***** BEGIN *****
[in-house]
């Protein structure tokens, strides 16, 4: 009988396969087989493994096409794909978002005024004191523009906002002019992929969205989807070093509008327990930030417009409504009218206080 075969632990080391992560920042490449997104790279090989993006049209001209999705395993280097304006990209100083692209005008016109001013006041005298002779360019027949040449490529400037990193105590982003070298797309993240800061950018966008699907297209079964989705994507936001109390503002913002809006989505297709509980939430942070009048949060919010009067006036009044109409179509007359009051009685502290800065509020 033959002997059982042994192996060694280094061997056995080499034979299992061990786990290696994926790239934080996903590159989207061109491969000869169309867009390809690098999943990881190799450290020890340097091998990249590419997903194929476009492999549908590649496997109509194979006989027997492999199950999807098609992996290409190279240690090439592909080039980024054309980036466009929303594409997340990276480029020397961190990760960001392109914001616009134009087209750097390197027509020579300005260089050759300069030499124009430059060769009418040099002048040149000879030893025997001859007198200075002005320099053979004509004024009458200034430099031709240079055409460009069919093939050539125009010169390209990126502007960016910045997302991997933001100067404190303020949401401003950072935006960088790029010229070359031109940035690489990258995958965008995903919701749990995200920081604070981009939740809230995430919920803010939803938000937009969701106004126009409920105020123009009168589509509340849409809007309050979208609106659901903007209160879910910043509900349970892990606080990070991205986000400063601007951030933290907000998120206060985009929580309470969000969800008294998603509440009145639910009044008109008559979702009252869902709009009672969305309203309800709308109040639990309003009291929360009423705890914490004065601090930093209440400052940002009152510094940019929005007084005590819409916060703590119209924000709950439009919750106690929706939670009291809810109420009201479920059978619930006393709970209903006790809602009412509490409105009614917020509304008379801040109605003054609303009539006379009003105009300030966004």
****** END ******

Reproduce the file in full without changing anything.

[in-house]
């Protein structure tokens, strides 16, 4: 009988396969087989493994096409794909978002005024004191523009906002002019992929969205989807070093509008327990930030417009409504009218206080 075969632990080391992560920042490449997104790279090989993006049209001209999705395993280097304006990209100083692209005008016109001013006041005298002779360019027949040449490529400037990193105590982003070298797309993240800061950018966008699907297209079964989705994507936001109390503002913002809006989505297709509980939430942070009048949060919010009067006036009044109409179509007359009051009685502290800065509020 033959002997059982042994192996060694280094061997056995080499034979299992061990786990290696994926790239934080996903590159989207061109491969000869169309867009390809690098999943990881190799450290020890340097091998990249590419997903194929476009492999549908590649496997109509194979006989027997492999199950999807098609992996290409190279240690090439592909080039980024054309980036466009929303594409997340990276480029020397961190990760960001392109914001616009134009087209750097390197027509020579300005260089050759300069030499124009430059060769009418040099002048040149000879030893025997001859007198200075002005320099053979004509004024009458200034430099031709240079055409460009069919093939050539125009010169390209990126502007960016910045997302991997933001100067404190303020949401401003950072935006960088790029010229070359031109940035690489990258995958965008995903919701749990995200920081604070981009939740809230995430919920803010939803938000937009969701106004126009409920105020123009009168589509509340849409809007309050979208609106659901903007209160879910910043509900349970892990606080990070991205986000400063601007951030933290907000998120206060985009929580309470969000969800008294998603509440009145639910009044008109008559979702009252869902709009009672969305309203309800709308109040639990309003009291929360009423705890914490004065601090930093209440400052940002009152510094940019929005007084005590819409916060703590119209924000709950439009919750106690929706939670009291809810109420009201479920059978619930006393709970209903006790809602009412509490409105009614917020509304008379801040109605003054609303009539006379009003105009300030966004």